“They always say time changes things, but you actually have to change them yourself.” Andy Warhol.
In a fast-changing world, companies must innovate or face extinction. Yet while new products are essential for survival, they do demand high investments and pose great risks, with uncertainties lingering at all stages of development and launch of products. Numerous studies highlight the high incidence of failure of new initiatives, particularly in FMCG where failure rates quoted by sources vary from 75% to as high as 95%. In business markets too, high risks prevail — it is estimated that roughly one in three business-to-business (B2B) products fail.
As such marketers are confronted by two opposing risks associated with product development: investment risk and opportunity risk. In financial terms, the former is the risk of investment losses should a new product fail, and the latter is the risk of losing the opportunity of revenue and profit that a product might have generated, had it not been shelved. Innovative firms tend to focus on opportunity risk while some other firms tend to focus on investment risk. Irrespective of their orientation, to mitigate these risks, marketers need to be data and research driven.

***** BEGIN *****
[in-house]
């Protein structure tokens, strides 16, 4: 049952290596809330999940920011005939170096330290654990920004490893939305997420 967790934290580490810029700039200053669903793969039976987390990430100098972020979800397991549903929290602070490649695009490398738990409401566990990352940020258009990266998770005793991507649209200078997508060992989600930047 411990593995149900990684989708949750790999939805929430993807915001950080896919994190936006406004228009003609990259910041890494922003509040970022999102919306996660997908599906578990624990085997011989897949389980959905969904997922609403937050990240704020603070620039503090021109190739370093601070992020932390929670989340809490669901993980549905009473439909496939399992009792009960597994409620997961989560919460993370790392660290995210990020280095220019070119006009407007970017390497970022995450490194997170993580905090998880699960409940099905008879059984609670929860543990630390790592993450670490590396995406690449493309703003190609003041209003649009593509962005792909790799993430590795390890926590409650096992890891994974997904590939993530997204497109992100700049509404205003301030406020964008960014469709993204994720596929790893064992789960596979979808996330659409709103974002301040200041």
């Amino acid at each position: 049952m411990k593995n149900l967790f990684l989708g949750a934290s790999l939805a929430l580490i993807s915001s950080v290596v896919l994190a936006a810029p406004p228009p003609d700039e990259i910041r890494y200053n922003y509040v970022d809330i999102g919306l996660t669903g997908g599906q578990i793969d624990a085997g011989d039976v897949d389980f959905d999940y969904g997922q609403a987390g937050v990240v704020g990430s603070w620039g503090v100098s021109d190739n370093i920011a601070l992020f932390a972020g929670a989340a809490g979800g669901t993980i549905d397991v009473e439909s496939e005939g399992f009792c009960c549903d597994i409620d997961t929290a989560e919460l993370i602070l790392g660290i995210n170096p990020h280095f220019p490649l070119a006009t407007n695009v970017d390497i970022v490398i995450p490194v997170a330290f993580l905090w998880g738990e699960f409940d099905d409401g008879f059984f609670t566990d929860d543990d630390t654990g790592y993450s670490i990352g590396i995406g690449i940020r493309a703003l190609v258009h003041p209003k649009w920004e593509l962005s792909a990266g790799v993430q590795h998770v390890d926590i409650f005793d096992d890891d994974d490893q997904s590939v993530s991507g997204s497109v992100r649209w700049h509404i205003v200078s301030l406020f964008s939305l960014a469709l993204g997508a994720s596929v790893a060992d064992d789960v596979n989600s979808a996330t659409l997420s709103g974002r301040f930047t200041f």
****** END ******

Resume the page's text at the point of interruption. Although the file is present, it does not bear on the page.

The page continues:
This section covers a wide range of topics on new product development (NPD) including innovation, ideation, knowledge immersion, consumer immersion, generation of insights, generation of ideas, concept development, product development and product launch.
It imparts an understanding of how new products are conceived, and of the tools, techniques and processes to filter and refine product concepts.
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In an analytics-driven business environment, this analytics-centred consumer marketing workshop is tailored to the needs of consumer analysts, marketing researchers, brand managers, category managers and seasoned marketing and retailing professionals.
Is marketing education fluffy too?
Marketing simulators impart much needed combat experiences, equipping practitioners with the skills to succeed in the consumer market battleground. They combine theory with practice, linking the classroom with the consumer marketplace.